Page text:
Tuesday, December 31, 2019

Los Angeles II: A Modern City Quilt

I'm on a roll with city quilts! I've made two New York quilts,  a Chicago quilt, and now, a second Los Angeles quilt. (Photos of  earlier quilts and an instructional booklet are here.) Below is the second Los Angeles quilt: 
It's a wedding present (a scant year-and-a-half late!) for my dear friend Elizabeth and her groom Rick, who whisked her away to the East Coast, leaving her family and friends happy for them, but sorry for ourselves. 

In my first LA quilt, I recreated significant buildings that would be fun to translate into fabric. For this quilt, I consulted  Elizabeth's mom to make sure I included Elizabeth's most meaningful sites. 

My favorite building on the quilt - maybe in the world - is LA's   Eastern Building, an Art Deco masterpiece. If you've watched the TV show "Lucifer," you've seen it. (In the show, supernaturally gorgeous actors cavort at its supernaturally gorgeous rooftop pool). 

Although most of my buildings are fantasy colors, the Eastern Building really is blue-green. Find pictures of the real thing here

My other favorite building on the quilt is the LA airport's Theme Building. It looks like the Jetson's house.
It was built in medieval times, back in 1962. The sci-fi style is called "googie" architecture - completely unrelated to Google. Here's my slightly wobbly interpretation, using bias. 

To the right of the Eastern Building, there's Capitol Records, upon which I planted a green parrot - our area is infested with these screaming birds, which are charming or a nuisance, depending who you ask. (I vote: Both.)

The trendy Hotel Indigo has a major presence on the 110 Freeway; its structure screams "bargello"! In the quilt world, bargello is an easy strip piecing-and-offsetting technique, so I had to include it, 
Below it, Wedbush is a bank which has also an impressive presence on the 110 downtown. There area all kinds of interesting curves, which, alas, were lost in translation....

Below that, I set the remorselessly pink Paul Smith boutique in Melrose, against whose walls millenials flock to take selfies. On the quilt, it serves as the backdrop for Disney Hall, which I interpreted in blues. In the lower left area of the photo below, I set a piece of novelty fabric depicting an orchestra - in the real world, this part of the building often has a banner advertising shows at the hall, including for the awesome, resident LA Philharmonic.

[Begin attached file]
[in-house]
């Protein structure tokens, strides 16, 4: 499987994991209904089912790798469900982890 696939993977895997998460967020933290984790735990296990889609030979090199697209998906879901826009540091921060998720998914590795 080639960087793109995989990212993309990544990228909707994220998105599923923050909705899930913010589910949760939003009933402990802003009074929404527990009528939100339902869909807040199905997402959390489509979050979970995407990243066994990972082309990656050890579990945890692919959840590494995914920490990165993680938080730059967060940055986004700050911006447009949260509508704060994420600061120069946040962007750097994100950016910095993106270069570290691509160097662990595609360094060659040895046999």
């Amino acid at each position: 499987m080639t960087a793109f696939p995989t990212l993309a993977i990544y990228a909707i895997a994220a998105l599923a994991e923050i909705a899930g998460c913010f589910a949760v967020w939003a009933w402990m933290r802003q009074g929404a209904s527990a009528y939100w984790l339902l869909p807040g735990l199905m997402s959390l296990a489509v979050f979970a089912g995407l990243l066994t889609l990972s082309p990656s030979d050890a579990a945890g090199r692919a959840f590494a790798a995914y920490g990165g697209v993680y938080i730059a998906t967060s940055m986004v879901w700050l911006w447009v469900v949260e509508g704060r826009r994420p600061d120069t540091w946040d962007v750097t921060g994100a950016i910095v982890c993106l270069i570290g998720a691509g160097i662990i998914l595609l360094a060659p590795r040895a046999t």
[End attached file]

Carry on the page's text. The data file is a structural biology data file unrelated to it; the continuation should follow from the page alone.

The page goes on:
The angular Broad Museum is made from a new pink diamond print. The Broad is white in real life, but the windows aren't pink. 

Under it is the fanciful Mayan Theater, covered with elaborate tiles. I found some print fabrics that had a similar look. 

The lower left corner includes the Japanese bridge at Descanso Gardens; LA City Hall (which I turned blue); and above it, the  way-out-of-the-box Peterson Automotive Museum, which really is those colors, and shaped like a car

Pasadena's Wrigley Mansion/Tournament House holds the center - I made it green, possibly because of its vast green lawn. 

I parked a white scooter and plenty of roses in front because Elizabeth is a volunteer for the Tournament of Roses parade; she comes home for New Year's, dons a classic white suit, and rides around town on Pasadena's most prestigious vehicle! 

Above, the Angel's Flight cable car, which I recreated in citrus colors; The Greek Theater, in purple, with a cello-playing frog onstage...

...the Alhambra arch: 

...Pasadena's former Red Cross headquarters (aka Cravens Estate), topped by South Pasadena's historic watering trough....

And more! I will miss this quilt - but am consoled because a friend who is an amazing art quilter showed me that I could upload photos to the custom printer Spoonflower.com; they print them onto a lovely organic cotton sateen. I bought a fat quarter. When this FQ started out, it had 8 (full) copies of my quilt, each about 9" across. But Spoonflower lets you adjust the size - obviously, if I'd gone for bigger copies, there would be fewer on my fat quarter. 
 As a "thank you" gift for Elizabeth's mom, I cut out one of the panels, and added borders and cornerstones. With batting and backing, voila, you've made a wallhanging in a fraction of the time it took to make the original!
For another friend who's a Los Angeles expatriate, I made this pillow. 
For her, I put my Chicago quilt on the back; 
If you're interested in making your own city quilt, my methods are in my inexpensive student booklet, "Log Cabin Skyscrapers & Modern Quilt Buildings Student Guide," at https://www.etsy.com/listing/721798858/log-cabin-skyscrapers-modern-quilt

And if you'd like to own a picture of this quilt on a poster, travel mug, or clock, you can buy them here! (Attention quilters: Redbubble -and sites like it - are a way to give away your quilts and keep them too!)


  1. Replies
    1. Thank you so much, Randi. Let me know if you have any questions about the booklet!

  2. We love, love, love this amazingly thoughtful work of art! Thank you for all the time and effort that went into creating this masterpiece!

  3. Dear Elizabeth, thank you for getting married, it was a joy to make for you and Rick!!!


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